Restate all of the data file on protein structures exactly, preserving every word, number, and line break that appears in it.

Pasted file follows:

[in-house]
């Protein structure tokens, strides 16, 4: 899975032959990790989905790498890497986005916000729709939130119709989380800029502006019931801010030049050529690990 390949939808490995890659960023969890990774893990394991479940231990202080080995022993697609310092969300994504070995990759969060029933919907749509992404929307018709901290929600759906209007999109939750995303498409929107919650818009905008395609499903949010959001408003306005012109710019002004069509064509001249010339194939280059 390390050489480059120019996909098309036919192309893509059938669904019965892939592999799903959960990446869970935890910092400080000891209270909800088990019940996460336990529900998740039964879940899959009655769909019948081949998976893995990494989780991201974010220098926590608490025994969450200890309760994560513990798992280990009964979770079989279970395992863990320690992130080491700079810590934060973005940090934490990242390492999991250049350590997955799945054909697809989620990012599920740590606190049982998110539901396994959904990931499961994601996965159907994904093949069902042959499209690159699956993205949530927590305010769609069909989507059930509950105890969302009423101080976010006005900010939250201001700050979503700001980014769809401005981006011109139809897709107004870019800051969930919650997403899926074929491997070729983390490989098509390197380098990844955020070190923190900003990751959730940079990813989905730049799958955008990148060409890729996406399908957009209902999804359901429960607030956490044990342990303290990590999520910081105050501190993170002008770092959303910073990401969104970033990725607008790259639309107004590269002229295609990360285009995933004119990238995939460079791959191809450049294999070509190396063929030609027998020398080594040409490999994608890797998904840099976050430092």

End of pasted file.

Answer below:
[in-house]
């Protein structure tokens, strides 16, 4: 899975032959990790989905790498890497986005916000729709939130119709989380800029502006019931801010030049050529690990 390949939808490995890659960023969890990774893990394991479940231990202080080995022993697609310092969300994504070995990759969060029933919907749509992404929307018709901290929600759906209007999109939750995303498409929107919650818009905008395609499903949010959001408003306005012109710019002004069509064509001249010339194939280059 390390050489480059120019996909098309036919192309893509059938669904019965892939592999799903959960990446869970935890910092400080000891209270909800088990019940996460336990529900998740039964879940899959009655769909019948081949998976893995990494989780991201974010220098926590608490025994969450200890309760994560513990798992280990009964979770079989279970395992863990320690992130080491700079810590934060973005940090934490990242390492999991250049350590997955799945054909697809989620990012599920740590606190049982998110539901396994959904990931499961994601996965159907994904093949069902042959499209690159699956993205949530927590305010769609069909989507059930509950105890969302009423101080976010006005900010939250201001700050979503700001980014769809401005981006011109139809897709107004870019800051969930919650997403899926074929491997070729983390490989098509390197380098990844955020070190923190900003990751959730940079990813989905730049799958955008990148060409890729996406399908957009209902999804359901429960607030956490044990342990303290990590999520910081105050501190993170002008770092959303910073990401969104970033990725607008790259639309107004590269002229295609990360285009995933004119990238995939460079791959191809450049294999070509190396063929030609027998020398080594040409490999994608890797998904840099976050430092």